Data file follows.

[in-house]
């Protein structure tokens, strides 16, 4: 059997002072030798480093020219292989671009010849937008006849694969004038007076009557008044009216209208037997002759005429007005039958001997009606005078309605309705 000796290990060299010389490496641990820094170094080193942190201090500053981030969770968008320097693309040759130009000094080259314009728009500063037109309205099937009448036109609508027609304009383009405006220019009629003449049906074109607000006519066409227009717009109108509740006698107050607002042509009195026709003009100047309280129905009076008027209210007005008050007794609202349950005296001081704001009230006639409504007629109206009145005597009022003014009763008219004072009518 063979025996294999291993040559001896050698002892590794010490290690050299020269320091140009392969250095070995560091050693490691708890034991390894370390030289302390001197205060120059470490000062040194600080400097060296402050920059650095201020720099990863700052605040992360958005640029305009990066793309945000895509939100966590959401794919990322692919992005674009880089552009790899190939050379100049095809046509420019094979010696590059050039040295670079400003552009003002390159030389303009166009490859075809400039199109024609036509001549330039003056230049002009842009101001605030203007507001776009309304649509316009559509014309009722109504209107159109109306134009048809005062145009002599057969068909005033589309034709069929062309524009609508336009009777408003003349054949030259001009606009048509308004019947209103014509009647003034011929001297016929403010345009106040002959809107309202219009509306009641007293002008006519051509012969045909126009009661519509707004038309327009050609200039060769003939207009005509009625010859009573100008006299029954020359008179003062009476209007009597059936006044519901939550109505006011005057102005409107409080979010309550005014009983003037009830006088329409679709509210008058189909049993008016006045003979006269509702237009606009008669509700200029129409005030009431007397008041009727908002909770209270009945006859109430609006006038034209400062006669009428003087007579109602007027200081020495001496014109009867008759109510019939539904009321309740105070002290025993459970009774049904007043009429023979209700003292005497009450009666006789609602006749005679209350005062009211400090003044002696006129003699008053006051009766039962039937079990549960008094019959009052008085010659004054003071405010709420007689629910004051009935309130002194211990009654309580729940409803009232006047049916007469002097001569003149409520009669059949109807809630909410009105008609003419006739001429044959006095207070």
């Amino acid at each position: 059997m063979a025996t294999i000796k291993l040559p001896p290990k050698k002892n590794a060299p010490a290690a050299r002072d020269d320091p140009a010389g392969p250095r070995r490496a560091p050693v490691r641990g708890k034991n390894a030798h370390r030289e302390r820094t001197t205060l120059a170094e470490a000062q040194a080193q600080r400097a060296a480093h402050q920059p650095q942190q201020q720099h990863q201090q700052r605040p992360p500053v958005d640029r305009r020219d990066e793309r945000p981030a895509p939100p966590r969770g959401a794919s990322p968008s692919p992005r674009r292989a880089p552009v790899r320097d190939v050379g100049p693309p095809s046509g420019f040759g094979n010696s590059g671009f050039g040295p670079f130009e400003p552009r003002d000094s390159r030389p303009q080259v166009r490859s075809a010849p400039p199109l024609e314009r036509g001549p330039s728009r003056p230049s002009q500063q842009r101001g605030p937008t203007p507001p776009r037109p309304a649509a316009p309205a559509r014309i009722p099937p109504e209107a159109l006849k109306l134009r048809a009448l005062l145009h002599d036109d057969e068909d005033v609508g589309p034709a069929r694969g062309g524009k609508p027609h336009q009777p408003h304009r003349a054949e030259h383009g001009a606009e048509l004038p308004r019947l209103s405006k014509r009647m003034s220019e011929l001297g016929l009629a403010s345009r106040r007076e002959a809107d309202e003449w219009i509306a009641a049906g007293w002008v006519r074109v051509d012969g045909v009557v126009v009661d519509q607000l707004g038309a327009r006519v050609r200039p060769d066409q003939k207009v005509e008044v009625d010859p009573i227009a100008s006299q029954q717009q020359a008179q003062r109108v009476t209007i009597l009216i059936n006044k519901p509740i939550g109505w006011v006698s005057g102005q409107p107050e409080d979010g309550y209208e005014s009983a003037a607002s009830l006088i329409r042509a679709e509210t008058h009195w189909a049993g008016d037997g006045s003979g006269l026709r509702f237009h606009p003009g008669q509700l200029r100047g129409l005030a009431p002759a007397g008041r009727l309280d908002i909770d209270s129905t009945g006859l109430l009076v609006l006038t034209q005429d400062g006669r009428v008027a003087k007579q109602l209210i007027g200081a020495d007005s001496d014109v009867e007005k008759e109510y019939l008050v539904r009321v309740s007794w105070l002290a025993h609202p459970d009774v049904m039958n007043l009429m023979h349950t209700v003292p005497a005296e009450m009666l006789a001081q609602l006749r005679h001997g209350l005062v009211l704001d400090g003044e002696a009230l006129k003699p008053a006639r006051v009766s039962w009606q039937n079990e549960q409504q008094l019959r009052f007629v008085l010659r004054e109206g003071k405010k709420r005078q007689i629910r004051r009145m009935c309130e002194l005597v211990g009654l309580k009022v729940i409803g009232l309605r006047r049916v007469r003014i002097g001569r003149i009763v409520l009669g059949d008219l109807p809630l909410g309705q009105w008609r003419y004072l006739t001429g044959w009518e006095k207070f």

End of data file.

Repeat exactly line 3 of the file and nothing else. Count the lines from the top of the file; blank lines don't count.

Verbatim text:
């Amino acid at each position: 059997m063979a025996t294999i000796k291993l040559p001896p290990k050698k002892n590794a060299p010490a290690a050299r002072d020269d320091p140009a010389g392969p250095r070995r490496a560091p050693v490691r641990g708890k034991n390894a030798h370390r030289e302390r820094t001197t205060l120059a170094e470490a000062q040194a080193q600080r400097a060296a480093h402050q920059p650095q942190q201020q720099h990863q201090q700052r605040p992360p500053v958005d640029r305009r020219d990066e793309r945000p981030a895509p939100p966590r969770g959401a794919s990322p968008s692919p992005r674009r292989a880089p552009v790899r320097d190939v050379g100049p693309p095809s046509g420019f040759g094979n010696s590059g671009f050039g040295p670079f130009e400003p552009r003002d000094s390159r030389p303009q080259v166009r490859s075809a010849p400039p199109l024609e314009r036509g001549p330039s728009r003056p230049s002009q500063q842009r101001g605030p937008t203007p507001p776009r037109p309304a649509a316009p309205a559509r014309i009722p099937p109504e209107a159109l006849k109306l134009r048809a009448l005062l145009h002599d036109d057969e068909d005033v609508g589309p034709a069929r694969g062309g524009k609508p027609h336009q009777p408003h304009r003349a054949e030259h383009g001009a606009e048509l004038p308004r019947l209103s405006k014509r009647m003034s220019e011929l001297g016929l009629a403010s345009r106040r007076e002959a809107d309202e003449w219009i509306a009641a049906g007293w002008v006519r074109v051509d012969g045909v009557v126009v009661d519509q607000l707004g038309a327009r006519v050609r200039p060769d066409q003939k207009v005509e008044v009625d010859p009573i227009a100008s006299q029954q717009q020359a008179q003062r109108v009476t209007i009597l009216i059936n006044k519901p509740i939550g109505w006011v006698s005057g102005q409107p107050e409080d979010g309550y209208e005014s009983a003037a607002s009830l006088i329409r042509a679709e509210t008058h009195w189909a049993g008016d037997g006045s003979g006269l026709r509702f237009h606009p003009g008669q509700l200029r100047g129409l005030a009431p002759a007397g008041r009727l309280d908002i909770d209270s129905t009945g006859l109430l009076v609006l006038t034209q005429d400062g006669r009428v008027a003087k007579q109602l209210i007027g200081a020495d007005s001496d014109v009867e007005k008759e109510y019939l008050v539904r009321v309740s007794w105070l002290a025993h609202p459970d009774v049904m039958n007043l009429m023979h349950t209700v003292p005497a005296e009450m009666l006789a001081q609602l006749r005679h001997g209350l005062v009211l704001d400090g003044e002696a009230l006129k003699p008053a006639r006051v009766s039962w009606q039937n079990e549960q409504q008094l019959r009052f007629v008085l010659r004054e109206g003071k405010k709420r005078q007689i629910r004051r009145m009935c309130e002194l005597v211990g009654l309580k009022v729940i409803g009232l309605r006047r049916v007469r003014i002097g001569r003149i009763v409520l009669g059949d008219l109807p809630l909410g309705q009105w008609r003419y004072l006739t001429g044959w009518e006095k207070f």